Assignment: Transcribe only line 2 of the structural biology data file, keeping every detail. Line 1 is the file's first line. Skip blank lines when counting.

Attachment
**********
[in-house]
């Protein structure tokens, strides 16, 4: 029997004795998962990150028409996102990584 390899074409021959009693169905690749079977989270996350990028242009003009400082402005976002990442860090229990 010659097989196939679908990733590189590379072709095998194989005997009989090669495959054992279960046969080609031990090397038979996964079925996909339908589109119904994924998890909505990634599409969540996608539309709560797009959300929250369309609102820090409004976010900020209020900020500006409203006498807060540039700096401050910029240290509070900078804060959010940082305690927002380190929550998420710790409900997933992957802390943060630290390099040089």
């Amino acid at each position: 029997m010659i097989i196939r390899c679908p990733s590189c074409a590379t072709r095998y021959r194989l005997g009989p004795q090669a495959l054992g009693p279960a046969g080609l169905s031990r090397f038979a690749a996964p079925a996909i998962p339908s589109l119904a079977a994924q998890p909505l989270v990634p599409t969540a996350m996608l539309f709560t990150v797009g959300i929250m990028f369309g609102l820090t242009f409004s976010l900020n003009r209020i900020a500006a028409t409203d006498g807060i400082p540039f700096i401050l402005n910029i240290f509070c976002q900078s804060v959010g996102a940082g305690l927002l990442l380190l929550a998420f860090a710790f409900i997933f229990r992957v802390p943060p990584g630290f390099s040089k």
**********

């Protein structure tokens, strides 16, 4: 029997004795998962990150028409996102990584 390899074409021959009693169905690749079977989270996350990028242009003009400082402005976002990442860090229990 010659097989196939679908990733590189590379072709095998194989005997009989090669495959054992279960046969080609031990090397038979996964079925996909339908589109119904994924998890909505990634599409969540996608539309709560797009959300929250369309609102820090409004976010900020209020900020500006409203006498807060540039700096401050910029240290509070900078804060959010940082305690927002380190929550998420710790409900997933992957802390943060630290390099040089």